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Prime Central London Sees Boost in Demand and Supply post-Brexit

In the aftermath of the EU referendum, rental demand and supply in prime central London areas have seen a positive uptick, a trend that is expected to continue over the short-term.

In the aftermath of the EU referendum, rental demand and supply in prime central London areas have seen a positive uptick, a trend that is expected to continue over the short-term.

Knight Frank’s latest index, covering the prime central London residential marketplace, has found that despite a slight decline of 3% in rental growth, uncertainty post-referendum is likely to “boost London’s rental demand in the short-term”.


According to the firm, a surge in London’s prime rental market is likely to be caused by uncertainty in the financial markets, as those working in the sector are likely to stay in the rental market for longer and as more vendors delay their sales and opt for letting instead.


Despite a decline in rental growth in the months ahead of the referendum, likely caused by uncertainty in the financial markets and a raise in stock levels, the underlying demand for rental property has actually strengthened in the six months to June 2016 compared to the same period in 2015.


In June 2016, the number of new prospective tenants registered was the highest since September 2015 and the number of viewings the third highest on record.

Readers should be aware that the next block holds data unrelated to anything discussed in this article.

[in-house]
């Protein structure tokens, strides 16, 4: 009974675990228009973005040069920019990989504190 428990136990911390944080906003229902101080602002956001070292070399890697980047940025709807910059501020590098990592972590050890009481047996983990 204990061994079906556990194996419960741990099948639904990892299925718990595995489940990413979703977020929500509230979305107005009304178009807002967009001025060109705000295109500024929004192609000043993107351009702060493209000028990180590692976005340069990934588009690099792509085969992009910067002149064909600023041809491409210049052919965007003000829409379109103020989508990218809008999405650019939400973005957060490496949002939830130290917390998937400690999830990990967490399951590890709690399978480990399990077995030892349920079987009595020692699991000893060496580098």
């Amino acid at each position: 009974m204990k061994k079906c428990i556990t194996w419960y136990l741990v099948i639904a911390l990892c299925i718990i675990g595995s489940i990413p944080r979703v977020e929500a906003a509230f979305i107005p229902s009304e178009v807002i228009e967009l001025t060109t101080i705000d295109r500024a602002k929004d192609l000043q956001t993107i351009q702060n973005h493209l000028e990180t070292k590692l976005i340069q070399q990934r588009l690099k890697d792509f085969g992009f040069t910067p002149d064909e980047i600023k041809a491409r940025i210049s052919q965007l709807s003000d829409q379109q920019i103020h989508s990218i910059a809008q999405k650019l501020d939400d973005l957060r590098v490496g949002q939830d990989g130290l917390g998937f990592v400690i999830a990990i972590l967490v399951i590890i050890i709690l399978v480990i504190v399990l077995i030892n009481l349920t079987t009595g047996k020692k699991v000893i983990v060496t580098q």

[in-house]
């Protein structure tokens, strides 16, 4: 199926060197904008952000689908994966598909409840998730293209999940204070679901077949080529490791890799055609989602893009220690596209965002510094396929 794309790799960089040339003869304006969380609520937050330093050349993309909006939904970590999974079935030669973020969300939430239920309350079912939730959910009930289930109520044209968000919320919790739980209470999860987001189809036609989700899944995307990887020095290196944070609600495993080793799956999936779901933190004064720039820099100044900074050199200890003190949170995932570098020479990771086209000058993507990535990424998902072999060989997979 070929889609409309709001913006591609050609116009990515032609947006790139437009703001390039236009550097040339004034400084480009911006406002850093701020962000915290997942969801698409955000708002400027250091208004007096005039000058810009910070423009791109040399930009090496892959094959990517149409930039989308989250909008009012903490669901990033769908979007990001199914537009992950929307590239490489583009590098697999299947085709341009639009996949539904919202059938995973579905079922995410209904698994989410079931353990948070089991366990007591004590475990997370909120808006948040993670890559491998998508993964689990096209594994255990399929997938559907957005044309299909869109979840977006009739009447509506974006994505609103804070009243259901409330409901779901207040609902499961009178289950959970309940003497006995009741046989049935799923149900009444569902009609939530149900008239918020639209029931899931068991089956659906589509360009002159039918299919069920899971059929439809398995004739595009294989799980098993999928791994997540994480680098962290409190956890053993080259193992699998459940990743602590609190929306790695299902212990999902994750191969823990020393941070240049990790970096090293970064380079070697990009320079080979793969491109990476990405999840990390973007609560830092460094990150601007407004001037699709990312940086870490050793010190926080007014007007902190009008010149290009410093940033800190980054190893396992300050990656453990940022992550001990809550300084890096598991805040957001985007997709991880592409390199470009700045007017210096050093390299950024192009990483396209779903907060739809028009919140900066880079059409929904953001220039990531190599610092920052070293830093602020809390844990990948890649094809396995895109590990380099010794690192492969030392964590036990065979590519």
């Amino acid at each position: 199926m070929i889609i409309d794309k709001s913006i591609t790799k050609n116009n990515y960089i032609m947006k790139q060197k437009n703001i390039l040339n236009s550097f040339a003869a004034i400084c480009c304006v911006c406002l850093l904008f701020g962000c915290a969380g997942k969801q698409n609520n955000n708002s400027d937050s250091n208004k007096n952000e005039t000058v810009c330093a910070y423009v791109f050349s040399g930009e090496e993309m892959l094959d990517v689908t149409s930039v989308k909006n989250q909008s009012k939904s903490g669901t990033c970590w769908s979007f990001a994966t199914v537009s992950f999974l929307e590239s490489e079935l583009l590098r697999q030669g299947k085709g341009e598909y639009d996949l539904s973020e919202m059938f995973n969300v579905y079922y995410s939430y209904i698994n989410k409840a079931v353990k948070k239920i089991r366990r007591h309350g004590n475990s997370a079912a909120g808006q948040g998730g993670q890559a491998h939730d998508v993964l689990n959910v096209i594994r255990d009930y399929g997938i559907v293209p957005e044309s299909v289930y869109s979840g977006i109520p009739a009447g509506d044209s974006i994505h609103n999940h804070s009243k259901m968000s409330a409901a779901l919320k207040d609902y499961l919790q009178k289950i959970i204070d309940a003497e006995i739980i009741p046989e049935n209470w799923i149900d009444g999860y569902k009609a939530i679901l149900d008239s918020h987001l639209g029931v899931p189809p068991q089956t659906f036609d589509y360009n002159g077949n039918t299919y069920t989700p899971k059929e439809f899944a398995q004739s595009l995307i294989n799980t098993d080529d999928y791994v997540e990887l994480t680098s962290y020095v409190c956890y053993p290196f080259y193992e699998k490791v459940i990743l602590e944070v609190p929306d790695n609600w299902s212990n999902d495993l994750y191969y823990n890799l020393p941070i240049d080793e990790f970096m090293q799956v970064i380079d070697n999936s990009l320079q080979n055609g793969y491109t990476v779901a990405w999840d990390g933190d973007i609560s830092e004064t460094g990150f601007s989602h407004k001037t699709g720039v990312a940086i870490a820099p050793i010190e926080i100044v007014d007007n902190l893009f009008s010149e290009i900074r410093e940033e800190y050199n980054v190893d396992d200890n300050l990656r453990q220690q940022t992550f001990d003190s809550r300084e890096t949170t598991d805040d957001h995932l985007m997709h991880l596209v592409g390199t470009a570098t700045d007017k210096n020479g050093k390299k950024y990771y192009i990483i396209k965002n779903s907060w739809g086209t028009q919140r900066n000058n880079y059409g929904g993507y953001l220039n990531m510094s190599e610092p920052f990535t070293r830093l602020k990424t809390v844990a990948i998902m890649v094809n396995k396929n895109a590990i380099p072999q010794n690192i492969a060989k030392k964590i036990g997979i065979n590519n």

Looking at the wider picture, in the year to June 2016, Knight Frank found a 24.3% increase in properties coming to the market for rental and a 6.3% increase in the number of tenancies agreed. Whilst the number of new applicants over the same period declined by 2.4%, an 8.5% increase in viewings was also reported.


The firm suggests that as more clarity emerges regarding the new relationship between the UK and the EU, demand in prime central London market will strengthen further.


Stronger demand in the months ahead is anticipated to be fuelled by a cut to corporation tax announced by Chancellor George Osborne, which would allow London to maintain its role as Europe’s leading financial sector and retain its competitiveness compared to other European cities.


With suggestions that the Bank of England are likely to reduce base interest rates to 0.25% in the coming weeks, which is already having a positive impact on the mortgage market, Knight Frank also suggest that the move will also stimulate market activity in London as chronic undersupply and strong population growth continue to define the market.